There is a new mantra for the world of work: “Who you are is going to be far more important than what you do or what you sell”. This is because companies are operating in a fast-changing environment enabled by the technology. What they do and what they sell is going to change at a pace if they are to stay in business.
For companies to survive and thrive they need to be nimble and flexible. They need to be able to adapt as disruptive technologies change the way they do business or change the very business that they do. This, in turn, means that organisations are starting to look for a different kind of high performing individual. Today we call these individuals talent.
Talent, like organisations, needs to be adaptable and resilient, to be able to cope with change. This means that companies will increasingly look for X-factors beyond a candidate’s qualification. In fact, academic qualifications will have less and less bearing on an individual’s employability in a future-focused workplace.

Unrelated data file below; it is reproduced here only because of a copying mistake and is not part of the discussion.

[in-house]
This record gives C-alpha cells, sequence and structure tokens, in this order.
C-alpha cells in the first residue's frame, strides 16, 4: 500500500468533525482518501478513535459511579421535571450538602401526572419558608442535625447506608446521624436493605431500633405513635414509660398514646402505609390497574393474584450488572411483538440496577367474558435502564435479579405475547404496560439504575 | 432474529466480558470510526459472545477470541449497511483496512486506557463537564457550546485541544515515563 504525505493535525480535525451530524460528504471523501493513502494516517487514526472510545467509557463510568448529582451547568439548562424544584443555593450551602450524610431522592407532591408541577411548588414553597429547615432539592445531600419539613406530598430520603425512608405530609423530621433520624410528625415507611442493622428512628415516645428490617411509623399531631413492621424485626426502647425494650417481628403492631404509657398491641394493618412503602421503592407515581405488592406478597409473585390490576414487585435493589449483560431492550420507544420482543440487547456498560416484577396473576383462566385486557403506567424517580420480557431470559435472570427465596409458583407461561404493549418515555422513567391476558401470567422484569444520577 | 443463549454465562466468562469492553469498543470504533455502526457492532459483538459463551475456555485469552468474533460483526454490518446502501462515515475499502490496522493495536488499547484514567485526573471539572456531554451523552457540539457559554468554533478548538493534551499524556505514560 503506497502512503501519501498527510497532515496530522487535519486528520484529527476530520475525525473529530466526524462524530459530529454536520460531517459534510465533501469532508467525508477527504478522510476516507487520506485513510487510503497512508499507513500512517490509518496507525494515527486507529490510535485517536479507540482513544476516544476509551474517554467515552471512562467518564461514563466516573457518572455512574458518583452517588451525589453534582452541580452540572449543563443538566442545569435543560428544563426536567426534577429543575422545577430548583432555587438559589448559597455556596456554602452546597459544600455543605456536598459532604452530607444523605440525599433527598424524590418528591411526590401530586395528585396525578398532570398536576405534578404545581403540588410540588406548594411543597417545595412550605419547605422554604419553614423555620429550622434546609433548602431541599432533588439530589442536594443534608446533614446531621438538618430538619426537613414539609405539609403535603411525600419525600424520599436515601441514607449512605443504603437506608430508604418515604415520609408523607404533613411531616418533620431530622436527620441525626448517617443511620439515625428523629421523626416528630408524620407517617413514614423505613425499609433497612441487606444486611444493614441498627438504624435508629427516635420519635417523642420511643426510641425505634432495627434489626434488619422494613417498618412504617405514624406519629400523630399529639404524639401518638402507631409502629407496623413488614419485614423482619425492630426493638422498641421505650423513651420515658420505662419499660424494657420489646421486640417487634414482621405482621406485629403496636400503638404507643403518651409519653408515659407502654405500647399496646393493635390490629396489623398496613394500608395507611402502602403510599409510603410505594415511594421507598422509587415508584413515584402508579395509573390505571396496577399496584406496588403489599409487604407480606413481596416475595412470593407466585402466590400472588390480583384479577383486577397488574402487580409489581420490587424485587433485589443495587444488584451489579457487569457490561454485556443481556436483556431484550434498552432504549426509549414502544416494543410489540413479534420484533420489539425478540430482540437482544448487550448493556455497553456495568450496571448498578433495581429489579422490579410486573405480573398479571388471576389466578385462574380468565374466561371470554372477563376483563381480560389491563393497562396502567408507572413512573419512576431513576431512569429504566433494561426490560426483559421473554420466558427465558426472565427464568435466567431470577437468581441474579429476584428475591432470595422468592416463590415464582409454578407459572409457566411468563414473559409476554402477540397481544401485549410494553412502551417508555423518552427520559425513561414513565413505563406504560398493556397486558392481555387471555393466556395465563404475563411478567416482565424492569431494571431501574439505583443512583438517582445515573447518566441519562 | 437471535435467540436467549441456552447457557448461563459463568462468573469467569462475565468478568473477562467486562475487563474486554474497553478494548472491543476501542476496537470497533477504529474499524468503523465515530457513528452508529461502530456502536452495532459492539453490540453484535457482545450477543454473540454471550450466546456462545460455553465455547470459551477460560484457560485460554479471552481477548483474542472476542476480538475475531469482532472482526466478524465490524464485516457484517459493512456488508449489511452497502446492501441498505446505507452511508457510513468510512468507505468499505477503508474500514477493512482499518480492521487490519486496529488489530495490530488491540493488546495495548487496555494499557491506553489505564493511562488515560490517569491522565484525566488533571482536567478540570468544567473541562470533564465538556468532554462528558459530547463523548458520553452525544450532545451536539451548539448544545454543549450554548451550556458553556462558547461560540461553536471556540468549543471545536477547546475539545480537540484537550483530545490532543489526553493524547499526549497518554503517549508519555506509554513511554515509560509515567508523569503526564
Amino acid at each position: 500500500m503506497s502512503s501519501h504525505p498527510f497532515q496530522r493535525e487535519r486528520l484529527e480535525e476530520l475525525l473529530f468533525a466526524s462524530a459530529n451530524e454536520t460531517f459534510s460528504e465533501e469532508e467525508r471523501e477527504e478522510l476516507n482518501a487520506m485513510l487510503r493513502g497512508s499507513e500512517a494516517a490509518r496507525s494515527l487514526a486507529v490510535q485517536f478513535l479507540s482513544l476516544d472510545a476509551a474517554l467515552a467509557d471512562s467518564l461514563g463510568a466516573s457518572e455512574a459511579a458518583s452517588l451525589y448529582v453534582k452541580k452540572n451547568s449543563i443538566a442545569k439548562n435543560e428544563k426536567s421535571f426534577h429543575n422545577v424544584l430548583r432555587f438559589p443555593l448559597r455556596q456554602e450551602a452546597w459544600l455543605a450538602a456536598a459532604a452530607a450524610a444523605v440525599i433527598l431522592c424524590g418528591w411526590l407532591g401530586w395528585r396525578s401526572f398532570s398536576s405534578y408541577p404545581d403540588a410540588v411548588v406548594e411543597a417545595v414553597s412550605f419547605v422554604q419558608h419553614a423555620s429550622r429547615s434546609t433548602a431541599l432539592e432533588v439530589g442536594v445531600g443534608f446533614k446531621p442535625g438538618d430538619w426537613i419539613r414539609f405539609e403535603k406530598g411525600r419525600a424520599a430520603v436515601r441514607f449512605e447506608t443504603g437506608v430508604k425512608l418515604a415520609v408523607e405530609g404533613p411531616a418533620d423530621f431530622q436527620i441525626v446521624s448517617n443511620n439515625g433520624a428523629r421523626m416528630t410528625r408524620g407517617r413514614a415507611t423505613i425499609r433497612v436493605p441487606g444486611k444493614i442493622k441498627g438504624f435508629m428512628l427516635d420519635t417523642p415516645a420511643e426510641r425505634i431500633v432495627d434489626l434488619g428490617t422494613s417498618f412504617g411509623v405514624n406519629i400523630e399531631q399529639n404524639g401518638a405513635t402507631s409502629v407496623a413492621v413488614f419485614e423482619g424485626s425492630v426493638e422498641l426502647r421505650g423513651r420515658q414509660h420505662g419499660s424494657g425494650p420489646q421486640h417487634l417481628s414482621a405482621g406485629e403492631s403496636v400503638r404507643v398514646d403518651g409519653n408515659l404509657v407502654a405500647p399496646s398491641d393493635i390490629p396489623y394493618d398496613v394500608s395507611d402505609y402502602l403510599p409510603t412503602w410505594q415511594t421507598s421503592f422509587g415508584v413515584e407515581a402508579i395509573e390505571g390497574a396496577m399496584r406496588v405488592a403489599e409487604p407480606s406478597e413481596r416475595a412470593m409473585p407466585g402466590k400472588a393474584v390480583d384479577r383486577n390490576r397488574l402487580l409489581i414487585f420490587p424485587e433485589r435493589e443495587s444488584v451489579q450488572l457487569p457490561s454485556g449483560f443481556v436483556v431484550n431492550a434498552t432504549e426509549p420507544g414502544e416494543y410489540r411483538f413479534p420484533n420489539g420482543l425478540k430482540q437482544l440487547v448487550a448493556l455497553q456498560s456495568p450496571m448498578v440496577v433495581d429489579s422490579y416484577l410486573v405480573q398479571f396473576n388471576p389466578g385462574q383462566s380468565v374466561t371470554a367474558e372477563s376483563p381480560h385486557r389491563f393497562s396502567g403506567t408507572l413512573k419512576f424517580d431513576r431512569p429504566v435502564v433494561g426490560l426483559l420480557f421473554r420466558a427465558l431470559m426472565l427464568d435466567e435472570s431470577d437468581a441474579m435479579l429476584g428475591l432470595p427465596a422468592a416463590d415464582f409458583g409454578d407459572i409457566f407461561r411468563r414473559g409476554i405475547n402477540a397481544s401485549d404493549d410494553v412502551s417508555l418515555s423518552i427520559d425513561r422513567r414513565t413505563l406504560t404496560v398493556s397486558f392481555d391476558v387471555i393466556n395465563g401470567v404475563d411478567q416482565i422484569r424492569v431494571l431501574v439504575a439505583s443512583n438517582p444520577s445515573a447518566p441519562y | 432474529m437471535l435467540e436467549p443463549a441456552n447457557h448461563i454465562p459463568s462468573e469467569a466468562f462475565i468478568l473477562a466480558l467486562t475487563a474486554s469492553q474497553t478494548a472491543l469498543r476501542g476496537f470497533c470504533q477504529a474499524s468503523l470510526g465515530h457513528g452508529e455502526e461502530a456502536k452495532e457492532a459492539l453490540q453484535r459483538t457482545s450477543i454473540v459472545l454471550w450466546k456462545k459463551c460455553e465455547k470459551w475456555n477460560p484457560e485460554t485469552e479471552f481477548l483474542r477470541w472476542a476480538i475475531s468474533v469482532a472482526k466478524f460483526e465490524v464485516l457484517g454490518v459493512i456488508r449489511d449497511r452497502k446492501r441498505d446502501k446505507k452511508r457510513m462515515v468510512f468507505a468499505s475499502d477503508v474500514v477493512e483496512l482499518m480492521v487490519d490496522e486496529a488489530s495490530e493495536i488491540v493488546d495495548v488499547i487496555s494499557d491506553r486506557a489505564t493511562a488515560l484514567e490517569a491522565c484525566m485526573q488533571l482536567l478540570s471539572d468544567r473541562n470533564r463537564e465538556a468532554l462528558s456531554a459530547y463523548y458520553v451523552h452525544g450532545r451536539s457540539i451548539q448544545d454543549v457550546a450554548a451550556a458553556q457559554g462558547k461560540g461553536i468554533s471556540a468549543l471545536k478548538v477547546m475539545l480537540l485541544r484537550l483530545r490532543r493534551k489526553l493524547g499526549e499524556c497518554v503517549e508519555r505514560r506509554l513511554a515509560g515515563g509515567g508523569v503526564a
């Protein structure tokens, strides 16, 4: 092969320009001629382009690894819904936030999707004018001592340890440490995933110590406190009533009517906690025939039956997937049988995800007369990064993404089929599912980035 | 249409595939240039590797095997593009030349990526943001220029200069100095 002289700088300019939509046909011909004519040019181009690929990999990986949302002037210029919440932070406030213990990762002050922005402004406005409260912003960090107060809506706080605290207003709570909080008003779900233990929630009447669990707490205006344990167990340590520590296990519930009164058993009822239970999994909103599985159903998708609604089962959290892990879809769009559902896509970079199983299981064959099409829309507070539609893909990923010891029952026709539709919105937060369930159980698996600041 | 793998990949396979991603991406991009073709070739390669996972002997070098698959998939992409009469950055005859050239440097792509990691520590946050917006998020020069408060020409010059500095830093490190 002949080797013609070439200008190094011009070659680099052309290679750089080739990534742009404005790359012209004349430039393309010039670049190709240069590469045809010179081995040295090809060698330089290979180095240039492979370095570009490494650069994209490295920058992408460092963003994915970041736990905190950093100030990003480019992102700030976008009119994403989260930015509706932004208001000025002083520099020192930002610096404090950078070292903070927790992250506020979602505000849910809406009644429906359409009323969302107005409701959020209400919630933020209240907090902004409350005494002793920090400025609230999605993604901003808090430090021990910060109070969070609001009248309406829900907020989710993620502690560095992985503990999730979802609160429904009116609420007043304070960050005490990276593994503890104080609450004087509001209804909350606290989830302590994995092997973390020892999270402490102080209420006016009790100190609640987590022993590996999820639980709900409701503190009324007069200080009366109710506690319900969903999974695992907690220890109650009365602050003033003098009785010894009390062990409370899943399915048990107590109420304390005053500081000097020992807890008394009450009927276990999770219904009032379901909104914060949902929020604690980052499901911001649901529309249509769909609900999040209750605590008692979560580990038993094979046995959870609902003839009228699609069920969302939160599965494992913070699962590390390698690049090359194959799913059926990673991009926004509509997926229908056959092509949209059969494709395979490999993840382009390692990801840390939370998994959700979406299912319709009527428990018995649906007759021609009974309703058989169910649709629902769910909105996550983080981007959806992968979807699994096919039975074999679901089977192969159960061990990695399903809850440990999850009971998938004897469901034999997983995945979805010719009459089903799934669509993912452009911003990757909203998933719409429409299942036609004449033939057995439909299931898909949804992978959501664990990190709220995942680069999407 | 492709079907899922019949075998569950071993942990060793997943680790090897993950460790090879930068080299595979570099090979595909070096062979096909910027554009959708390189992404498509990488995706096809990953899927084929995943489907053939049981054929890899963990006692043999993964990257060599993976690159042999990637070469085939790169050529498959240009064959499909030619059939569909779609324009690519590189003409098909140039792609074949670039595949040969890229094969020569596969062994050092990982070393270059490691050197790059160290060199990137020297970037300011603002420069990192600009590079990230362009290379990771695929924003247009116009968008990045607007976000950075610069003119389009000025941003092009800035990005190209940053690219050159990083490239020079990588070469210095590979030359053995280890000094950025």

The talent scorecard is changing to suit the needs and complexities of the new world of work. This presentation unpacks how to redefine talent, what to look for beyond the traditional qualifications and CV. Talent Redefined is not just relevant for recruiting companies, human resources and human capital departments who do the recruiting, but for everyone who considers themselves to be talent, of any age, and at every level of an organisation, employed, or self-employed.
Talent Redefined unpacks the following concepts using current insights and examples, and includes various self-tests to help members of the audience consider where they are on the Redefined Talent Scorecard:
For companies to remain flexible and nimble in a fast-changing world, they need to be attracting and retaining talented, high performing individuals who are compatible with the Talent Redefined scorecard. Are you?
Every delegate will receive a free copy of the Talent Redefined ebook written by Raymond de Villiers and Nikki Bush.
- Tolerance of difference
Experimenting and failure